2. The second problem is in measuring dependencies between degrees of neighbouring nodes. One of the problems with the commonly used assortativity coefficient is that {in disassortative networks its magnitude decreases with the network size. This makes it impossible to compare mixing patterns, for example, in two web crawls of different size.  We show the assortativity coefficient is non-negative in the large graph limit when the degree distribution has an infinite third moment. Then we consider the alternative degree-degree dependency measure, based on the Spearman's rho, and prove that it converges to an appropriate limit under very general conditions. We verify that these conditions hold in common network models, such as configuration model and Preferential Attachment model. We conclude that rank correlations provide a suitable and informative method for uncovering network mixing patterns.

This is a joint work with Konstantin Avrachenkov, Marina Sokol and Remco van der Hofstad

 

 

Josh Reed (Stern School of Business - New York University)

High frequency asymptotics for the limit order book

 

We study the one-sided limit order book for sell (or buy) orders and model it as a measure-valued process. Limit orders arrive to the book according to a Poisson process and are placed on the book according to a distribution which varies depending on the current best price. Market orders to buy (or sell) periodically arrive to the book according to a second, independent Poisson process and remove from the book the order corresponding to the current best price. We consider the above described order book in a high frequency regime in which the rate of incoming limit and market orders is large and traders place their limit sell orders close to the current best price. Our first set of results provide weak limits for the price process and the properly scaled measure-valued order book process in the high frequency regime. In particular, we characterize the limiting measure-valued order book process as the solution to a measure-valued stochastic differential equation. We then provide an analysis of both the transient and long-run behavior of the limiting order book process. This is joint work with Peter Lakner and Sasha Stoikov.

 

 

Neil Walton (University of Amsterdam)

Stability of MaxWeight-(α,g)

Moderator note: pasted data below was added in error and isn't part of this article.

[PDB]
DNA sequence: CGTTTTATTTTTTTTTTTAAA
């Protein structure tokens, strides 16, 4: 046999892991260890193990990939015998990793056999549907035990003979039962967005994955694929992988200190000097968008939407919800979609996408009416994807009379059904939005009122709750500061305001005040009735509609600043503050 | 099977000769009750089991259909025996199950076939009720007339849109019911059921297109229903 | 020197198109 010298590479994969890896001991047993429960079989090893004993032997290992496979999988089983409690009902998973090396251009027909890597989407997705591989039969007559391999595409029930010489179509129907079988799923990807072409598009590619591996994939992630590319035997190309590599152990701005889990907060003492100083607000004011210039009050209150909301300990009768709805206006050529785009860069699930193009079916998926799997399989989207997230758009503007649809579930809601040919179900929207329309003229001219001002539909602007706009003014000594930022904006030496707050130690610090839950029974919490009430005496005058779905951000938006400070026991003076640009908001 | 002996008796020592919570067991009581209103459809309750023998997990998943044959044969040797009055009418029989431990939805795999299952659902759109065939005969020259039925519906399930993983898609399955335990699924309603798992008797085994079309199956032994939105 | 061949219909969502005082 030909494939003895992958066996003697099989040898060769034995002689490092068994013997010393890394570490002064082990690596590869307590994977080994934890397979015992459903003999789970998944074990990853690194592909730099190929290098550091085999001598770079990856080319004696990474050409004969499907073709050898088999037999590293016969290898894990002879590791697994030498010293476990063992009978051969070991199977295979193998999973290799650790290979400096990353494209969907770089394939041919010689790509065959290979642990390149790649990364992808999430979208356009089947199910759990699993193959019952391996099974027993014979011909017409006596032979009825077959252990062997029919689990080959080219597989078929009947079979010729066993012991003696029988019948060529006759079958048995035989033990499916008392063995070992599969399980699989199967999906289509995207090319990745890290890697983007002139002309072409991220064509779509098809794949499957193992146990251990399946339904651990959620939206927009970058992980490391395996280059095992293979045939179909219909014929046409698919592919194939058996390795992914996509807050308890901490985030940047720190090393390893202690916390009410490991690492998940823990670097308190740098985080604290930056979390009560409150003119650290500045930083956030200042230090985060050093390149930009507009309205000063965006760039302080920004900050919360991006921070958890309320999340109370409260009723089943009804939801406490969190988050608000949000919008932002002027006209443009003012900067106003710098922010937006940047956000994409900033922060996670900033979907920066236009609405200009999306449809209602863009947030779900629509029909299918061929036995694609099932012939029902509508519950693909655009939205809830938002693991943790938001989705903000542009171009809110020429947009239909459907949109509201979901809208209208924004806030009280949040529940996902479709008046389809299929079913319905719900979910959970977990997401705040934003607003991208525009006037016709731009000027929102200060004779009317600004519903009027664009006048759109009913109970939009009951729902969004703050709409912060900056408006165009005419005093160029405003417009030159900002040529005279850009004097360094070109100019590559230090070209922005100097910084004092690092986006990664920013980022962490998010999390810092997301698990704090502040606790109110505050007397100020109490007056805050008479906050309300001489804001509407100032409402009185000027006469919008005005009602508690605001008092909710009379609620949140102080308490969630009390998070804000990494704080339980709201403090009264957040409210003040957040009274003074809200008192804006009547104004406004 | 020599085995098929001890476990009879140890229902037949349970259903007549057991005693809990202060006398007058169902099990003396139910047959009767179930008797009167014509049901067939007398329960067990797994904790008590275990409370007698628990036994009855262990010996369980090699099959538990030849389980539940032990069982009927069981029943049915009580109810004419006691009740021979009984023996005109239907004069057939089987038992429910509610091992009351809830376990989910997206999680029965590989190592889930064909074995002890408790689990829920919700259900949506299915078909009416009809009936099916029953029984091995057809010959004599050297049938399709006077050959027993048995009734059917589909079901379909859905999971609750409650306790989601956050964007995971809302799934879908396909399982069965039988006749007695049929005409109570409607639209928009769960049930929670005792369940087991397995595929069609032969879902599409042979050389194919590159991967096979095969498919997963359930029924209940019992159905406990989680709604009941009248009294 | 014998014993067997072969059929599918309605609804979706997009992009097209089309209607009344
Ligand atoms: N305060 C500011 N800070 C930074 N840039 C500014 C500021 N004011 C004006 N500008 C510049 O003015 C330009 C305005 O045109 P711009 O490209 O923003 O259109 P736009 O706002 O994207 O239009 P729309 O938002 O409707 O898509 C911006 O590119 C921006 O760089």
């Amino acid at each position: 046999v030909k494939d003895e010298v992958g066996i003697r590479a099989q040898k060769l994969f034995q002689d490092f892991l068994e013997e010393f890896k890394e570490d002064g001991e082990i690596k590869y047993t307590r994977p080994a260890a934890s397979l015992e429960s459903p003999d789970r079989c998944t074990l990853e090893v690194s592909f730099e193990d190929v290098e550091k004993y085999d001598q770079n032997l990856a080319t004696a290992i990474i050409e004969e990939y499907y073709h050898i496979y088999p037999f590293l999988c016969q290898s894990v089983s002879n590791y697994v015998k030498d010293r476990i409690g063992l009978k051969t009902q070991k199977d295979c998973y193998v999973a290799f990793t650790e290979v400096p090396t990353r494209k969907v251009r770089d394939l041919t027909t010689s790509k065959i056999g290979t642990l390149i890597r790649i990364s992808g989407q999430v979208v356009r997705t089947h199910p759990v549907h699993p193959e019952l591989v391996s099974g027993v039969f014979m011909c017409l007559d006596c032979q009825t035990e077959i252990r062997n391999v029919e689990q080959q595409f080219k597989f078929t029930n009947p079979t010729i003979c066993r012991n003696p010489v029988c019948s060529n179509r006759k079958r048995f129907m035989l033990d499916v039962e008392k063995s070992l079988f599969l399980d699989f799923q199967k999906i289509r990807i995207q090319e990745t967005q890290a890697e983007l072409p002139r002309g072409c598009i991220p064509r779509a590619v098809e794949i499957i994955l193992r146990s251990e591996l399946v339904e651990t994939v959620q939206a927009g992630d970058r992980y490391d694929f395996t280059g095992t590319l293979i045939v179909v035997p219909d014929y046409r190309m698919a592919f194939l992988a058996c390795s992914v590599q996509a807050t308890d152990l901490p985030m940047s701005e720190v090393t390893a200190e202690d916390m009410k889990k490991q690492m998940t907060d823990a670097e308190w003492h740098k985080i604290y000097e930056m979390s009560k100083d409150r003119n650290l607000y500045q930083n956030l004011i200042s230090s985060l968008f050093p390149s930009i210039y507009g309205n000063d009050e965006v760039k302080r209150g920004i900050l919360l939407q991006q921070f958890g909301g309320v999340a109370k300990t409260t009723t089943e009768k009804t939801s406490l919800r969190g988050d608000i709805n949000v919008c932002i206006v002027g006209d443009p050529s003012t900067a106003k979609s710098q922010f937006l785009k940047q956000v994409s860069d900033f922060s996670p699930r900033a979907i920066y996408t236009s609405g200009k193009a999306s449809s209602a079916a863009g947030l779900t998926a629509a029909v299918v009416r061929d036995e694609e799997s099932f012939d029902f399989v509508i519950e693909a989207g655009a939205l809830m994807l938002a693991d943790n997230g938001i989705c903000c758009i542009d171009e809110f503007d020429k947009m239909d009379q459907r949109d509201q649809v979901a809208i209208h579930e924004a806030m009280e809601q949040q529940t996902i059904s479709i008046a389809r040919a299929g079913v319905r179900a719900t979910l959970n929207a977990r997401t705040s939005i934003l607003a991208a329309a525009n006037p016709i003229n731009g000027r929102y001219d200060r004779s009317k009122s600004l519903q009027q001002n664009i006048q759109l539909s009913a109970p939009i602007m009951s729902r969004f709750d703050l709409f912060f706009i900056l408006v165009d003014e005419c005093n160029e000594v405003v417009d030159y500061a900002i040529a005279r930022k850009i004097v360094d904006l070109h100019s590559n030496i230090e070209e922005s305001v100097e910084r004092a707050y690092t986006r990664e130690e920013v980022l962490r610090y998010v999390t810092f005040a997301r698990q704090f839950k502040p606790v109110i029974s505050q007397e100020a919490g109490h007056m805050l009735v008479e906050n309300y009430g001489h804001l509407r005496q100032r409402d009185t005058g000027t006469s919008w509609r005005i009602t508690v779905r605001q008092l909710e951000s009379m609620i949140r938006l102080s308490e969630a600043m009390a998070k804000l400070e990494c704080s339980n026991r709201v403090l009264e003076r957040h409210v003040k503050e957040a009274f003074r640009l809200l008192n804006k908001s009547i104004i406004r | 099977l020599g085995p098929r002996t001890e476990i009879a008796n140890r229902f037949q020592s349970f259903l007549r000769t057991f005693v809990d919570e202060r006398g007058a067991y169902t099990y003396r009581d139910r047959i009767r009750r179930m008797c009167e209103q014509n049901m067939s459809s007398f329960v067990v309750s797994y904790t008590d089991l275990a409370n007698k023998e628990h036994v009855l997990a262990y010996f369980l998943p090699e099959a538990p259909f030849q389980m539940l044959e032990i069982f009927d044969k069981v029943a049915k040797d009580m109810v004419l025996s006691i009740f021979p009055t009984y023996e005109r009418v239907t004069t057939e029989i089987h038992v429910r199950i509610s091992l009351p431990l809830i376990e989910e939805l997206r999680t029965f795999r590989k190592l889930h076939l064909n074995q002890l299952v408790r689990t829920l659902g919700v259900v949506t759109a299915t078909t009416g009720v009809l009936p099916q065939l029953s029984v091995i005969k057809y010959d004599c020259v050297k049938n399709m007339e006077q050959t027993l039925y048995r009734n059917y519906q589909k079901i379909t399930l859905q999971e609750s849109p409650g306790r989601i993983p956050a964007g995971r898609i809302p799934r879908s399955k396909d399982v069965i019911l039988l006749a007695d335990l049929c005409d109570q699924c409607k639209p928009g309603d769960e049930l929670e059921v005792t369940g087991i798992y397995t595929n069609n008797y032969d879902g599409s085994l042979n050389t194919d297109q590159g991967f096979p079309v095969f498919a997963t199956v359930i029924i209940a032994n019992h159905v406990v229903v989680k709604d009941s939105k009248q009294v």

We consider a single-hop switched queueing network. Amongst a plethora of applications, these networks have been used to model wireless networks and input queued switches. The MaxWeight scheduling policies have proved popular, chiefly, because they are throughput optimal and do not require explicit estimation of arrival rates.

In this article, we prove the same throughput optimality property for a generalization of the MaxWeight policy called the MaxWeight-({\alpha},g) policy. These throughput optimal, myopic scheduling policies allow for scheduling choices similar to those found in bandwidth sharing networks -- a further well studied model of Internet congestion.

 

 

Florian Simatos (Eindhoven University of Technology)

Lingering issues in distributed scheduling

 

Recent advances have resulted in queue-based algorithms for medium access control which operate in a distributed fashion, and yet achieve the optimal throughput performance of centralized scheduling algorithms. However, fundamental performance bounds reveal that the "cautious" activation rules involved in establishing throughput optimality tend to produce extremely large delays, typically growing exponentially in 1/(1-r), with r the load of the system, in contrast to the usual linear growth.

 

Motivated by that issue, I will discuss in this talk the extent to which more "aggressive" schemes can improve the delay performance. In the simplest possible scenario, I will show how aggressive activation rules induce a lingering effect, where individual nodes retain possession of a shared resource for excessive lengths of time even while a majority of other nodes idle. Using central limit theorem type arguments, it can be proved that the idleness induced by the lingering effect may cause the delays to grow with 1/(1-r) at a quadratic rate.

 

 

Daan Crommelin (CWI)

Stochastic methods in atmosphere-ocean science

 

TBA